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Archer, S. D., Plymouth Marine Laboratory, Plymouth, United Kingdom, stda@pml.ac.uk
Stephens, J. A., Plymouth Marine Laboratory, Plymouth, United Kingdom, jas@pml.ac.uk
Stefels, J. ., University of Groningen, Groningen, Netherlands, j.stefels@rug.nl
Hopkins, F. J., Plymouth Marine Laboratory, Plymouth, United Kingdom, fjh@pml.ac.uk
Kimmance, S. A., Plymouth Marine Laboratory, Plymouth, United Kingdom, sukim@pml.ac.uk

EXPLANATION OF THE TEMPORAL PROGRESSION OF DMS FLUX FROM A COASTAL UPWELLING SYSTEM

If DMS concentrations are elevated in coastal upwelling waters, the offshore trajectory of air masses that receive the flux may represent a significant source of DMS to the remote marine atmosphere. As part of the NERC UK SOLAS programme we aimed to determine the temporal evolution of DMS flux in the Mauritanian upwelling system as water is driven offshore and alters in physicochemical and biological characteristics. We employed two successive SF6-labelled water masses to provide lagrangian frameworks within an upwelled filament. Concentrations of DMS and its precursor DMSP were monitored and a stable isotope incorporation method used to determine specific DMSP synthesis, loss and turnover rates. We show that differing temporal trends in DMS concentrations in the two water masses could be explained by altering DMSP synthesis rates and turnover of the DMSP pool. We explore the environmental forcing that changes the DMSP synthesis rates and why the balance between DMSP production and loss varies between the two water masses. We use this information to estimate DMS flux from the upwelling system and compare this to observed atmospheric concentrations.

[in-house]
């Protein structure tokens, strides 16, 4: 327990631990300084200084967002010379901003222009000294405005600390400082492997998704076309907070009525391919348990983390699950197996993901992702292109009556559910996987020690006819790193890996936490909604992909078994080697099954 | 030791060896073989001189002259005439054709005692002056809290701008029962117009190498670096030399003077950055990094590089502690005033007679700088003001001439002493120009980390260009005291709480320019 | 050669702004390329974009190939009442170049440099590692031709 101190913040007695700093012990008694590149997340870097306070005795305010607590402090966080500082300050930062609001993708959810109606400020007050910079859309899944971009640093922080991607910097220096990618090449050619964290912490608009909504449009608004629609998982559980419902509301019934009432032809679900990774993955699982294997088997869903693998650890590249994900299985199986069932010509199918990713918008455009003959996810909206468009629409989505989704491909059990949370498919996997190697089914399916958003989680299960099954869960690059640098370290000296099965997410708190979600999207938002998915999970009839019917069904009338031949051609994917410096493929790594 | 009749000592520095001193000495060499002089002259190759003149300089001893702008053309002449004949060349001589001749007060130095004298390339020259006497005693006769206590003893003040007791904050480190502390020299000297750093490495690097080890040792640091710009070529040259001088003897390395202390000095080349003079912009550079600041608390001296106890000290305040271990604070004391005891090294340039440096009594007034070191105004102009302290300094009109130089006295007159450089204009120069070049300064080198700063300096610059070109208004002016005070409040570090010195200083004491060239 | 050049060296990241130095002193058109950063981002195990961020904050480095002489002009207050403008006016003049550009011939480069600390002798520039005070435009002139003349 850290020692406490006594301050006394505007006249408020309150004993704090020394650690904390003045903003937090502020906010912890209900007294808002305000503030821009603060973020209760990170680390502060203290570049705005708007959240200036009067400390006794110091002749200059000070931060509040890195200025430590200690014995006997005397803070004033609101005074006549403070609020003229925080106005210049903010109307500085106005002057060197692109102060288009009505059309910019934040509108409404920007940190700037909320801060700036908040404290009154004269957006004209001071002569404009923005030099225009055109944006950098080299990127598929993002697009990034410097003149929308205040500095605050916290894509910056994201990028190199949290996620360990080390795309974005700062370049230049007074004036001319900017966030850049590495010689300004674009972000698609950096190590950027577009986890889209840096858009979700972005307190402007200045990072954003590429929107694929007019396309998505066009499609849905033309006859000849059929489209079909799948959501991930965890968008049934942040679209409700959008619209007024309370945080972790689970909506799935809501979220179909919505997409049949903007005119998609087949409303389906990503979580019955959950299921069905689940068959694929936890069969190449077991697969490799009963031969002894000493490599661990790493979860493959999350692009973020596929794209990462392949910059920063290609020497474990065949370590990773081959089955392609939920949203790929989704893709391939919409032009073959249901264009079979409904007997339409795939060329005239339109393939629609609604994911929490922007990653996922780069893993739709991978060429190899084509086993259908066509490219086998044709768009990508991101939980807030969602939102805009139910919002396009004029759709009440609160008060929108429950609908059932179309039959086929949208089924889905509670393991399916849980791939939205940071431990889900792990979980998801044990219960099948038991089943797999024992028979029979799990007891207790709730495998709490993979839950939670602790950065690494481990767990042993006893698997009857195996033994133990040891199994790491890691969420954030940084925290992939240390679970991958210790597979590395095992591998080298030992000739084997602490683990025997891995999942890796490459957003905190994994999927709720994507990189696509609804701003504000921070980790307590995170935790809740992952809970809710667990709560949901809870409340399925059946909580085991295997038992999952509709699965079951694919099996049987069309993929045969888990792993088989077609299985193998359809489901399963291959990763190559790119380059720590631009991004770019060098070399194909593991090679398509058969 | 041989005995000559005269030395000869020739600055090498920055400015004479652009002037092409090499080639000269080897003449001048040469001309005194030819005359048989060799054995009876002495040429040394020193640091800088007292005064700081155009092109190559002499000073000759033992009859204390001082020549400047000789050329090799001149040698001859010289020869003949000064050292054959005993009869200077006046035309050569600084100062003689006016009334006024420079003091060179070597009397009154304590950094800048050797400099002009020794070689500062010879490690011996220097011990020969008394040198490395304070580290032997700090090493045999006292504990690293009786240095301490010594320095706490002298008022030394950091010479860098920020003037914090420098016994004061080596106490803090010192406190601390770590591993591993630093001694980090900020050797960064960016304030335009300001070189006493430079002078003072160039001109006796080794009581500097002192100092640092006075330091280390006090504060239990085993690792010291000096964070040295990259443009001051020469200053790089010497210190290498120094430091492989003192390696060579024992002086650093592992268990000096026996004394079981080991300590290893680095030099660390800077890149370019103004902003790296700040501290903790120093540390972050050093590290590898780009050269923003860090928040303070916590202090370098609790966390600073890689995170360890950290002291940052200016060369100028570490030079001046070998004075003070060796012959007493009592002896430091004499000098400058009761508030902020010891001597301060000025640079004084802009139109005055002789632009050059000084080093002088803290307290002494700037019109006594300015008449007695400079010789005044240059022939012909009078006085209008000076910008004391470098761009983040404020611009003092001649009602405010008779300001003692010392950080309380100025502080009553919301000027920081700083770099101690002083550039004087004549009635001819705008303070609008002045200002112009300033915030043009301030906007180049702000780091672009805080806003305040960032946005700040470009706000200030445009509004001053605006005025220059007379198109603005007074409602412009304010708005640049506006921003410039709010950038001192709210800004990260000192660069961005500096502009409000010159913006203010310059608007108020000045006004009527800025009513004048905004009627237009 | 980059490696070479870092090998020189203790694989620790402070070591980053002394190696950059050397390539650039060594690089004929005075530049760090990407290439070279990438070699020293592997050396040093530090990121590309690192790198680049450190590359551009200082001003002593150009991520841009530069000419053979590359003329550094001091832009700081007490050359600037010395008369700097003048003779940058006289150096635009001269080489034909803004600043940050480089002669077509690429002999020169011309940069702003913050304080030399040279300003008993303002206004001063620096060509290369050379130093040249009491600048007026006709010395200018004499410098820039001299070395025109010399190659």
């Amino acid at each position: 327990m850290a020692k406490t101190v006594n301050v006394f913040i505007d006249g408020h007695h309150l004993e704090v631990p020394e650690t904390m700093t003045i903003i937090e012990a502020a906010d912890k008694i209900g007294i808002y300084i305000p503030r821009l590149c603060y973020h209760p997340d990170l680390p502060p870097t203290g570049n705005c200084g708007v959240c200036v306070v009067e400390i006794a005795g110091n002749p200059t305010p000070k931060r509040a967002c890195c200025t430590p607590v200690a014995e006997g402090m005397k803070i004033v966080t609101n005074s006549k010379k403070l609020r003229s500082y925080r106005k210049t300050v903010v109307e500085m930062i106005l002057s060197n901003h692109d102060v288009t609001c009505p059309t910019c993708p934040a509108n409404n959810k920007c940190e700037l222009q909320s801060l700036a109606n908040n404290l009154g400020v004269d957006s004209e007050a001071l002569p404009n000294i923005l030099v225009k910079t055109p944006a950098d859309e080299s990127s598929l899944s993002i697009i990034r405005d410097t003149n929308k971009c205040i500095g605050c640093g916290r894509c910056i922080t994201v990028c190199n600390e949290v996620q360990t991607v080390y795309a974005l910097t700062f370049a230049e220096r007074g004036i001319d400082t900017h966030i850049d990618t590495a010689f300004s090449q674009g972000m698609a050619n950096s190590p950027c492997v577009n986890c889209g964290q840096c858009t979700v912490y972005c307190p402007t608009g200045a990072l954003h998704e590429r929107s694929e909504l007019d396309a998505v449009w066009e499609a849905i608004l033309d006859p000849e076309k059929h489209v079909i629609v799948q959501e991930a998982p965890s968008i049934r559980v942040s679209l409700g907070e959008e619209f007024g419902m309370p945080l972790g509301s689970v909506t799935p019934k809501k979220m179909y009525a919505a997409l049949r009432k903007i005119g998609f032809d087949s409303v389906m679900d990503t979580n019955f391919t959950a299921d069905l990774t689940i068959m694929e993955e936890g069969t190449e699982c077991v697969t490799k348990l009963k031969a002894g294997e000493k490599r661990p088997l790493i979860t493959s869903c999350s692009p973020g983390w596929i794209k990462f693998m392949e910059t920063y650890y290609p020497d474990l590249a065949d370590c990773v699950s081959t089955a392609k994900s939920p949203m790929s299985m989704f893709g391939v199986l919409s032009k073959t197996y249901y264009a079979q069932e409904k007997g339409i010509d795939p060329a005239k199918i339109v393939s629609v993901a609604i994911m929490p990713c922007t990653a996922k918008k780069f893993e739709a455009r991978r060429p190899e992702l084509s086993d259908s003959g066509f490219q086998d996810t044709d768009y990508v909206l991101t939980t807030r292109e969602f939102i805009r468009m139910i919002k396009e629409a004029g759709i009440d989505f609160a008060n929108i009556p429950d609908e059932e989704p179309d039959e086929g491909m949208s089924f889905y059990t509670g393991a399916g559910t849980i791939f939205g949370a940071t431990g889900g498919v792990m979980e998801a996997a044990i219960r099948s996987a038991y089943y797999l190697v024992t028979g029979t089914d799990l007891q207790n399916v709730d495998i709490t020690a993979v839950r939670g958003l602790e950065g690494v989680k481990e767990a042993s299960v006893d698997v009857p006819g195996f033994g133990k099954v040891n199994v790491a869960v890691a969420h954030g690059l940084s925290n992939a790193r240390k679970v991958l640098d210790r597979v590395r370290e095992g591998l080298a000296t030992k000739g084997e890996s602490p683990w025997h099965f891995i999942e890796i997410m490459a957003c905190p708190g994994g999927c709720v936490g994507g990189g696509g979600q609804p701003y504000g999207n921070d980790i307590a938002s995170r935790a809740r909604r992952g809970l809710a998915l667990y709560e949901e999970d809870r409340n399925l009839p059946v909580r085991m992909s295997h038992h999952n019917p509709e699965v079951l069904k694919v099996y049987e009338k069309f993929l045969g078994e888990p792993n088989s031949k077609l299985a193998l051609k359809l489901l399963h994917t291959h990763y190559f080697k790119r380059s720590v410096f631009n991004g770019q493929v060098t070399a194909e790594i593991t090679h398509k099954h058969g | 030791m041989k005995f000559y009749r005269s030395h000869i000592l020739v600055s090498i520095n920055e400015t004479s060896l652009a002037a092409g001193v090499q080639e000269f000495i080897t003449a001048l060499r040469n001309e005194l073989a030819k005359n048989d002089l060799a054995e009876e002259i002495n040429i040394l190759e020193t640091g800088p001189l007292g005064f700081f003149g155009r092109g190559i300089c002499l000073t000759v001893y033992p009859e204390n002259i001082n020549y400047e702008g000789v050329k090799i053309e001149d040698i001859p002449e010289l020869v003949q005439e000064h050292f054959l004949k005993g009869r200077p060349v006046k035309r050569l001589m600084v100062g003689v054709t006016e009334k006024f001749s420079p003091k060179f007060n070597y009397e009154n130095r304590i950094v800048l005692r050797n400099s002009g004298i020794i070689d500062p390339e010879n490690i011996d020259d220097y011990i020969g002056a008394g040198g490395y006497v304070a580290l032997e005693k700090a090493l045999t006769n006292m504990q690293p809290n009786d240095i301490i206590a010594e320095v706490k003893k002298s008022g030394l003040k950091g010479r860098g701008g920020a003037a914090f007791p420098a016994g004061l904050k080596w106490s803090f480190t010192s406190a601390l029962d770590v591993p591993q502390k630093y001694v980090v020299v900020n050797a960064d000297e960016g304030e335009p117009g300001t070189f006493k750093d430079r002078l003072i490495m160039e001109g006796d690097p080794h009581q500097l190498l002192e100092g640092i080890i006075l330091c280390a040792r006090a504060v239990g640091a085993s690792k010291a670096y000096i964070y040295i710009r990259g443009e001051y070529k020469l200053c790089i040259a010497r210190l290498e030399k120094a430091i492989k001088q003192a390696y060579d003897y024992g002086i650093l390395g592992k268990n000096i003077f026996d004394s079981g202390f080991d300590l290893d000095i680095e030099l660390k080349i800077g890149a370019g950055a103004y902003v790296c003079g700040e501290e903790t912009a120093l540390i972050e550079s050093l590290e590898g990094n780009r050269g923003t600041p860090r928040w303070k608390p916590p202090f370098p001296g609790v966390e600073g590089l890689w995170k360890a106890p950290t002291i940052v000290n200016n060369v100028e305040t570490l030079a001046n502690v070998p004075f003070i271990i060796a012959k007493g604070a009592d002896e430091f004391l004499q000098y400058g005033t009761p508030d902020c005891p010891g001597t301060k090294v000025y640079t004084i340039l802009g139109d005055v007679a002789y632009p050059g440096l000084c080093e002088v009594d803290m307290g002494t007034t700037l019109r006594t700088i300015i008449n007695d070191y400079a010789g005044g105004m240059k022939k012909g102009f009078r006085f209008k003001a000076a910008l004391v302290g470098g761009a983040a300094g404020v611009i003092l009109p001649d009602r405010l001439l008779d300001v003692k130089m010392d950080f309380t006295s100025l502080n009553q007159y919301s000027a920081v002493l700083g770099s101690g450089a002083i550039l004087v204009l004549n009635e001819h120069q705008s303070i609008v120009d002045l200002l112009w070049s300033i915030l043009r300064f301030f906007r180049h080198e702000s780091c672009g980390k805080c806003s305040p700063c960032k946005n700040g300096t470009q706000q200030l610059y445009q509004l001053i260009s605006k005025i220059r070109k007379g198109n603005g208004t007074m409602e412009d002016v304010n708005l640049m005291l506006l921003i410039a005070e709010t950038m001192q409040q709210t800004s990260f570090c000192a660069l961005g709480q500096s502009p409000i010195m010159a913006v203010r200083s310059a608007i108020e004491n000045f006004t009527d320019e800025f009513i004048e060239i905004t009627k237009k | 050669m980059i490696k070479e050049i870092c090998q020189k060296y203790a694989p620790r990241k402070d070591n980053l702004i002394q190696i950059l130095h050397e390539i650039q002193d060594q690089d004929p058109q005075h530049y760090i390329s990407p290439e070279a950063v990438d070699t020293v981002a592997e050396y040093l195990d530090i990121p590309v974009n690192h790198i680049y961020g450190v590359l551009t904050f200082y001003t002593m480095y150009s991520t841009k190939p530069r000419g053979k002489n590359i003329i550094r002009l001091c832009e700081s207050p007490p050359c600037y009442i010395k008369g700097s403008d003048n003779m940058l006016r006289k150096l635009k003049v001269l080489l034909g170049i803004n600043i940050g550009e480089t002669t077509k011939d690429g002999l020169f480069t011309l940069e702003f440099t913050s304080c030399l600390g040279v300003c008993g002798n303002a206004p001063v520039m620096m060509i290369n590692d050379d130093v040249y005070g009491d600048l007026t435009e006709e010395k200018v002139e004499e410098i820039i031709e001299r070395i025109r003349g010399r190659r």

Session #:S28
Date: 02-16-2011
Time: 14:45

Presentation is given by student: No